Rotem Rosen Responds to Sapir Suit with Suit of His Own
Rotem Rosen has sued Alex Sapir in federal court, claiming that Sapir is in default over a $75 million buyout agreement, according to court records filed Tuesday.
The suit is the latest in a volley of lawsuits between the two former brothers-in-law, and comes a week after Sapir sued Rosen for $100 million, claiming that Rosen, along with his brother Omer Rosen, stole company secrets and wrongfully filed a claim against Sapir’s father’s estate, as Commercial Observer recently reported.
Rosen, who was previously married to Alex Sapir’s sister, worked for the Sapir Organization until 2017 and partnered with Sapir on a variety of projects, before falling out with each other.
In the latest suit, Rosen claims that when Sapir refinanced the mezzanine debt on a Madison Avenue asset several months ago, it put him in default of their buyout agreement from 2018, according to the complaint.
In 2018, Sapir agreed to buy out Rosen’s 50 percent stake in their shared assets for $75 million, with $15 million upfront, and the remainder paid over 15 years. Two office assets, at 260 and 261 Madison Avenue, which are both owned by the entity 260-261 Madison Avenue, would act as collateral. According to the agreement, if any changes were made to the financing of the Madison Avenue assets, the remaining debt from the buyout would come due, according to the complaint.
In March, Sapir refinanced a $30 mezzanine line of credit from Bank Leumi on the Madison Avenue properties without disclosing it to Rosen, allegedly putting him on the hook for the $47.5 million remaining of Sapir’s debt to Rosen, according to the complaint.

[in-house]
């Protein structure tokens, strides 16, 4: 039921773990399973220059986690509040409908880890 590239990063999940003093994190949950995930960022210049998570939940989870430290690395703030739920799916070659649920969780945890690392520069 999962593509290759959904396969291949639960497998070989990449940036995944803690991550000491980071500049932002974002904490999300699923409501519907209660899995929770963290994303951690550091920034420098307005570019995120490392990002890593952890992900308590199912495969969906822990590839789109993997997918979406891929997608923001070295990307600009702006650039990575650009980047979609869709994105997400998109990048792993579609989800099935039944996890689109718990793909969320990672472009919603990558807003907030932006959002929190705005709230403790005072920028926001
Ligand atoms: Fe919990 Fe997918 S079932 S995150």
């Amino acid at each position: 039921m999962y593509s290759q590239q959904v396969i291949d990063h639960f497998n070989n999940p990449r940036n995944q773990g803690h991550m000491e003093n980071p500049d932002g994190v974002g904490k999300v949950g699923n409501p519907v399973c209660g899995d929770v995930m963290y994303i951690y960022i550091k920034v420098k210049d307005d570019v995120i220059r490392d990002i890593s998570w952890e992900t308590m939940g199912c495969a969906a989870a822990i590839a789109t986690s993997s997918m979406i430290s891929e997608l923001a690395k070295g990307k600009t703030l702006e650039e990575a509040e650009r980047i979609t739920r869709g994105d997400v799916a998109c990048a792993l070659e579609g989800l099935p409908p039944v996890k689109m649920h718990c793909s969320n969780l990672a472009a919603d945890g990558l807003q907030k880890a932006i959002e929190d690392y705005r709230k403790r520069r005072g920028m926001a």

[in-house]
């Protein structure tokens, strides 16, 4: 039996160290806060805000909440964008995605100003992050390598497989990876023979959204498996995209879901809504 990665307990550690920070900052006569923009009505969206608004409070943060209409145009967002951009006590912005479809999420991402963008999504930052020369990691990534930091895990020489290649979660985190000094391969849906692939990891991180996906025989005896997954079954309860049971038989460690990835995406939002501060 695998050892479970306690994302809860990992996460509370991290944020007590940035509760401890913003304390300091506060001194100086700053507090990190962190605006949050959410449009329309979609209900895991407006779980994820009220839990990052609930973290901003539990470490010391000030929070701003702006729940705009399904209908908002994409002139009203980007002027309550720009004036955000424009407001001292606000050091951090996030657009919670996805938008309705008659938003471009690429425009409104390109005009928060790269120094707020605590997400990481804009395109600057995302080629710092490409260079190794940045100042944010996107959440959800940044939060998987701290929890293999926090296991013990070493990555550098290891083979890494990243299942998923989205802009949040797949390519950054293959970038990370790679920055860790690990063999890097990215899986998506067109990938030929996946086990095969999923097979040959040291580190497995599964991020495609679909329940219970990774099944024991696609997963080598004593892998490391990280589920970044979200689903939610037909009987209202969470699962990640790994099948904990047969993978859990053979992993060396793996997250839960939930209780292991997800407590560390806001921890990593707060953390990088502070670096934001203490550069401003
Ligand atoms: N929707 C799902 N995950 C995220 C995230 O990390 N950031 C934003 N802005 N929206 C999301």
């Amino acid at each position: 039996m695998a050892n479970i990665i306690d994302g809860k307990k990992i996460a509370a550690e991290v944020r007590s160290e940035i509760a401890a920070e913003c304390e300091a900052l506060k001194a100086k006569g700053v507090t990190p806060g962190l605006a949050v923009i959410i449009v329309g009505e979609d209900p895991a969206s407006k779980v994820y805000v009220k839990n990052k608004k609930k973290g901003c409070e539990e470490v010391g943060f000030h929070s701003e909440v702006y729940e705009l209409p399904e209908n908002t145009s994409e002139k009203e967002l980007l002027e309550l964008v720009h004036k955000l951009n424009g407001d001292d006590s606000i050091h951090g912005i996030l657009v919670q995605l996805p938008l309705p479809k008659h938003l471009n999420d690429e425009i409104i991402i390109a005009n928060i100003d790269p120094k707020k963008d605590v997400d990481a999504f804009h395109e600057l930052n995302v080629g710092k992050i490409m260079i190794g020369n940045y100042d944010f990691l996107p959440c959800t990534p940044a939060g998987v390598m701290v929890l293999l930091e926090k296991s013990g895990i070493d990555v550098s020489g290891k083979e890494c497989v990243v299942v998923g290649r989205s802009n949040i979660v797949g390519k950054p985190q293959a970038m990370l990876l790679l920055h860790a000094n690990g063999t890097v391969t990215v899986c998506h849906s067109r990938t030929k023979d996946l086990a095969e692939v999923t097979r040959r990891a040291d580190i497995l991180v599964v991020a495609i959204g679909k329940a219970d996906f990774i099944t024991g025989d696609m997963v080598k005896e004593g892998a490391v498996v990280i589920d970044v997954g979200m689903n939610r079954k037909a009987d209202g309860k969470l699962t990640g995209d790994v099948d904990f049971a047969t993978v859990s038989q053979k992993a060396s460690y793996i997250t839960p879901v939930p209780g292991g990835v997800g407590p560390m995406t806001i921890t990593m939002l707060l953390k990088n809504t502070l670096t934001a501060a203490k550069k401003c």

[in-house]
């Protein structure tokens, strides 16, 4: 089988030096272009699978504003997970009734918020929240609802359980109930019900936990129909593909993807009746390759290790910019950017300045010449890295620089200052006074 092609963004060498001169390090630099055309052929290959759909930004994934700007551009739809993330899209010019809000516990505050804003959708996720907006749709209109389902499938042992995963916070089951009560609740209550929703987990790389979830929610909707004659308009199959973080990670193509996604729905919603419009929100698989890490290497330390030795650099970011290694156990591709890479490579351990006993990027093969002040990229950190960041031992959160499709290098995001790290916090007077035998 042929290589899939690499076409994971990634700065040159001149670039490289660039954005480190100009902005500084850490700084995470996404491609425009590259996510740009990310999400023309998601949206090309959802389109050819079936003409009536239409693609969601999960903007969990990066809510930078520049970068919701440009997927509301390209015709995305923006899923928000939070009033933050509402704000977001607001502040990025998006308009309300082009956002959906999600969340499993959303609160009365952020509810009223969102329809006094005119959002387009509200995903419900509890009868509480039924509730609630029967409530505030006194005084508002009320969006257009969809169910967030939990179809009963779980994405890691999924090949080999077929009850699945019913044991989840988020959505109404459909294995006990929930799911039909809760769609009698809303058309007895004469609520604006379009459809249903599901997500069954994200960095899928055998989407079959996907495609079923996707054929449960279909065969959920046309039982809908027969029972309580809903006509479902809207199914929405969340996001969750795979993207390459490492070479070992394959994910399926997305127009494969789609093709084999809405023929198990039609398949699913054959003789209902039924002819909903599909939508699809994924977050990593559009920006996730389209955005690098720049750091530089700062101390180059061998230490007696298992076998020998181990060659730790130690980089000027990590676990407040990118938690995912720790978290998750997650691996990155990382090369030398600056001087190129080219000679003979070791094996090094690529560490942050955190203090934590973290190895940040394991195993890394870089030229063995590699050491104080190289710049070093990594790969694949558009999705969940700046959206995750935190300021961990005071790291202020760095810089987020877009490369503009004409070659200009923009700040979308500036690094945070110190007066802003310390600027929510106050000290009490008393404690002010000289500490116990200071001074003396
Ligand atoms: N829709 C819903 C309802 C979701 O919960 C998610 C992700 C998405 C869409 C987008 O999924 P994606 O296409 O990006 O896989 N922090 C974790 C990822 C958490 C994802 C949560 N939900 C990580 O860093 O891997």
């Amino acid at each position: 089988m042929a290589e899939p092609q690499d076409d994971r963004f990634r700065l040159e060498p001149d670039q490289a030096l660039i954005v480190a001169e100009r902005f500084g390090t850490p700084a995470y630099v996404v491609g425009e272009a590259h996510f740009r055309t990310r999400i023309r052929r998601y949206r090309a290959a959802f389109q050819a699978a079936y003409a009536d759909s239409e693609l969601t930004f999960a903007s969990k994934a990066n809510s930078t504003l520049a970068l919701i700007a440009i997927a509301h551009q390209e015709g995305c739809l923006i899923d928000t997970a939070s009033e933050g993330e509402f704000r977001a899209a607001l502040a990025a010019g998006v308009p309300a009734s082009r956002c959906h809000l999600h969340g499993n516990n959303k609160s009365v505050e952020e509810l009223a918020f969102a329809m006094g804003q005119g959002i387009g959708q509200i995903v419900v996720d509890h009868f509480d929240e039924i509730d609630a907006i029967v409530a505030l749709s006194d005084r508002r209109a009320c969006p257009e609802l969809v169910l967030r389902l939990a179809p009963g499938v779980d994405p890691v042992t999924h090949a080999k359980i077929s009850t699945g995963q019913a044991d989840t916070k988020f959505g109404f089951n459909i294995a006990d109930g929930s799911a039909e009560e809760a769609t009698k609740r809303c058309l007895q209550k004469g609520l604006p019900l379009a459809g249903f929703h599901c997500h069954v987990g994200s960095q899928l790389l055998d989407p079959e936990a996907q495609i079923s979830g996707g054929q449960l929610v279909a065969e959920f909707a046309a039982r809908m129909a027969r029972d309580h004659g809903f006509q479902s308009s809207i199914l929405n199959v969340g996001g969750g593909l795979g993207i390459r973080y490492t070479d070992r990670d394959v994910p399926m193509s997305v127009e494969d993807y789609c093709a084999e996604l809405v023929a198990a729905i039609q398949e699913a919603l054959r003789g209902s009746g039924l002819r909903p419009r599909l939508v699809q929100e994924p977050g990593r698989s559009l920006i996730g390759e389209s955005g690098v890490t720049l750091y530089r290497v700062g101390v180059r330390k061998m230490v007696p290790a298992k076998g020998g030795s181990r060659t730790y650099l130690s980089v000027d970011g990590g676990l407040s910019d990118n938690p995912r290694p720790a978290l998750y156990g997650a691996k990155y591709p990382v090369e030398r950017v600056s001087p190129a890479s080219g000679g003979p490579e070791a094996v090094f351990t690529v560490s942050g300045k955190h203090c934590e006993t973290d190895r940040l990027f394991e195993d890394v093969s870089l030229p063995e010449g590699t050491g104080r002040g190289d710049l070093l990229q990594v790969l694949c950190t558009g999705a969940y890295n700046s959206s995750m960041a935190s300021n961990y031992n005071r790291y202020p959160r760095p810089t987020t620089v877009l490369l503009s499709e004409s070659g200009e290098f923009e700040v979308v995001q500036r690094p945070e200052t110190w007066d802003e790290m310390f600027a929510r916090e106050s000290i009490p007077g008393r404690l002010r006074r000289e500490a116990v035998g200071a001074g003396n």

Rosen’s suit also includes a defamation claim against Sapir because of press statements made in connection with the lawsuit Sapir brought against Rosen earlier in July. The trade secret claim made in that complaint is untrue, Rosen’s complaint argues, because the files he took from the Sapir Organization were not confidential, according to their agreement.
Legal counsel for both parties say that the suits against their clients are distractions against the underlying issues.
“Mr. Sapir tried to distract from his default on his agreements with Mr. Rosen by filing a frivolous lawsuit against the Rosen brothers,” Sheron Korpus, legal counsel for Rosen, wrote to CO in an email. “This lawsuit seeks to hold Mr. Sapir accountable for his defaults and resulting damages.”
“Predictably, Rotem Rosen has filed a meritless retaliatory action against Mr. Sapir to distract from the misconduct alleged against Rosen and his brother in the action recently filed against them in state court,” according to a statement from Terrence Oved, legal counsel for Sapir.